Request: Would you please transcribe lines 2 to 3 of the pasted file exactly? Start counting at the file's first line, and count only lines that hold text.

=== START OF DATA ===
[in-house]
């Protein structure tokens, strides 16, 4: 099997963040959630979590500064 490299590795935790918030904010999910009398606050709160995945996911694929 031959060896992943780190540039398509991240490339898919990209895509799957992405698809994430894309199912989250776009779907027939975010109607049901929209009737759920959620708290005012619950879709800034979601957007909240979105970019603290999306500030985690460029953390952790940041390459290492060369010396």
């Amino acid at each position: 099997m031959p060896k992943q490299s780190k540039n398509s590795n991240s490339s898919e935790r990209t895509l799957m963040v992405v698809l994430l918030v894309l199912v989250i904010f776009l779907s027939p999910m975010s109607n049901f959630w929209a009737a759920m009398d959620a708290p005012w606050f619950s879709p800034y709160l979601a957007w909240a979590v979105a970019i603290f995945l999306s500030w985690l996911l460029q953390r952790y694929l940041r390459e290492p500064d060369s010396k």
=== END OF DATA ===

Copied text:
């Protein structure tokens, strides 16, 4: 099997963040959630979590500064 490299590795935790918030904010999910009398606050709160995945996911694929 031959060896992943780190540039398509991240490339898919990209895509799957992405698809994430894309199912989250776009779907027939975010109607049901929209009737759920959620708290005012619950879709800034979601957007909240979105970019603290999306500030985690460029953390952790940041390459290492060369010396």
């Amino acid at each position: 099997m031959p060896k992943q490299s780190k540039n398509s590795n991240s490339s898919e935790r990209t895509l799957m963040v992405v698809l994430l918030v894309l199912v989250i904010f776009l779907s027939p999910m975010s109607n049901f959630w929209a009737a759920m009398d959620a708290p005012w606050f619950s879709p800034y709160l979601a957007w909240a979590v979105a970019i603290f995945l999306s500030w985690l996911l460029q953390r952790y694929l940041r390459e290492p500064d060369s010396k």